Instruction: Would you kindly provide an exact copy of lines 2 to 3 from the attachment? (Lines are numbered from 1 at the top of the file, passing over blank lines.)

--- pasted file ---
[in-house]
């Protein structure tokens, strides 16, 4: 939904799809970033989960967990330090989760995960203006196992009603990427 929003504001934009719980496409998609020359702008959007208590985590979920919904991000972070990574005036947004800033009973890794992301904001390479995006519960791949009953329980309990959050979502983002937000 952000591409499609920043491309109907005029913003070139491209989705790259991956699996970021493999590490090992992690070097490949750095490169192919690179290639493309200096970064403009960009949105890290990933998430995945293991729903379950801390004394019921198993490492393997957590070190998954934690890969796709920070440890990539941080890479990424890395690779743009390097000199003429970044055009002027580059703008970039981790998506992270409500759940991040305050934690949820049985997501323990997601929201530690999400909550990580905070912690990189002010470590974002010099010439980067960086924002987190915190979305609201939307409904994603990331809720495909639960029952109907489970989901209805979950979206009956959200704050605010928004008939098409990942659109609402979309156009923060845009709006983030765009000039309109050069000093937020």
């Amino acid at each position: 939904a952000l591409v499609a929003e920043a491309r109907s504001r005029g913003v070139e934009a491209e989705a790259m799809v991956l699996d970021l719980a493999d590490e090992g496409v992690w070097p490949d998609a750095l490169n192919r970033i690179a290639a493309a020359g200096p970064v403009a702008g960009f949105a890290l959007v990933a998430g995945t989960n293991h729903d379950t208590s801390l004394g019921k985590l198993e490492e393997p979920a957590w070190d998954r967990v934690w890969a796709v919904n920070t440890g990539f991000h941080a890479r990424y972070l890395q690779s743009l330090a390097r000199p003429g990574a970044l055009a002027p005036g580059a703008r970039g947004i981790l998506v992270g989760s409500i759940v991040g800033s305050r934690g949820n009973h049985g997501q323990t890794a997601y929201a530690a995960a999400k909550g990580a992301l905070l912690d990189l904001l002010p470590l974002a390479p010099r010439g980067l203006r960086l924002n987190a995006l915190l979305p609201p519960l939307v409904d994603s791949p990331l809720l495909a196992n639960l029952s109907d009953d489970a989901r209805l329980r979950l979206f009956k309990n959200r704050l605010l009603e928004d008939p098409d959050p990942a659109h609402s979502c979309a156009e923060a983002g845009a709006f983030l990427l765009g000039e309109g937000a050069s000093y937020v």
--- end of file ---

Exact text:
């Protein structure tokens, strides 16, 4: 939904799809970033989960967990330090989760995960203006196992009603990427 929003504001934009719980496409998609020359702008959007208590985590979920919904991000972070990574005036947004800033009973890794992301904001390479995006519960791949009953329980309990959050979502983002937000 952000591409499609920043491309109907005029913003070139491209989705790259991956699996970021493999590490090992992690070097490949750095490169192919690179290639493309200096970064403009960009949105890290990933998430995945293991729903379950801390004394019921198993490492393997957590070190998954934690890969796709920070440890990539941080890479990424890395690779743009390097000199003429970044055009002027580059703008970039981790998506992270409500759940991040305050934690949820049985997501323990997601929201530690999400909550990580905070912690990189002010470590974002010099010439980067960086924002987190915190979305609201939307409904994603990331809720495909639960029952109907489970989901209805979950979206009956959200704050605010928004008939098409990942659109609402979309156009923060845009709006983030765009000039309109050069000093937020």
């Amino acid at each position: 939904a952000l591409v499609a929003e920043a491309r109907s504001r005029g913003v070139e934009a491209e989705a790259m799809v991956l699996d970021l719980a493999d590490e090992g496409v992690w070097p490949d998609a750095l490169n192919r970033i690179a290639a493309a020359g200096p970064v403009a702008g960009f949105a890290l959007v990933a998430g995945t989960n293991h729903d379950t208590s801390l004394g019921k985590l198993e490492e393997p979920a957590w070190d998954r967990v934690w890969a796709v919904n920070t440890g990539f991000h941080a890479r990424y972070l890395q690779s743009l330090a390097r000199p003429g990574a970044l055009a002027p005036g580059a703008r970039g947004i981790l998506v992270g989760s409500i759940v991040g800033s305050r934690g949820n009973h049985g997501q323990t890794a997601y929201a530690a995960a999400k909550g990580a992301l905070l912690d990189l904001l002010p470590l974002a390479p010099r010439g980067l203006r960086l924002n987190a995006l915190l979305p609201p519960l939307v409904d994603s791949p990331l809720l495909a196992n639960l029952s109907d009953d489970a989901r209805l329980r979950l979206f009956k309990n959200r704050l605010l009603e928004d008939p098409d959050p990942a659109h609402s979502c979309a156009e923060a983002g845009a709006f983030l990427l765009g000039e309109g937000a050069s000093y937020v």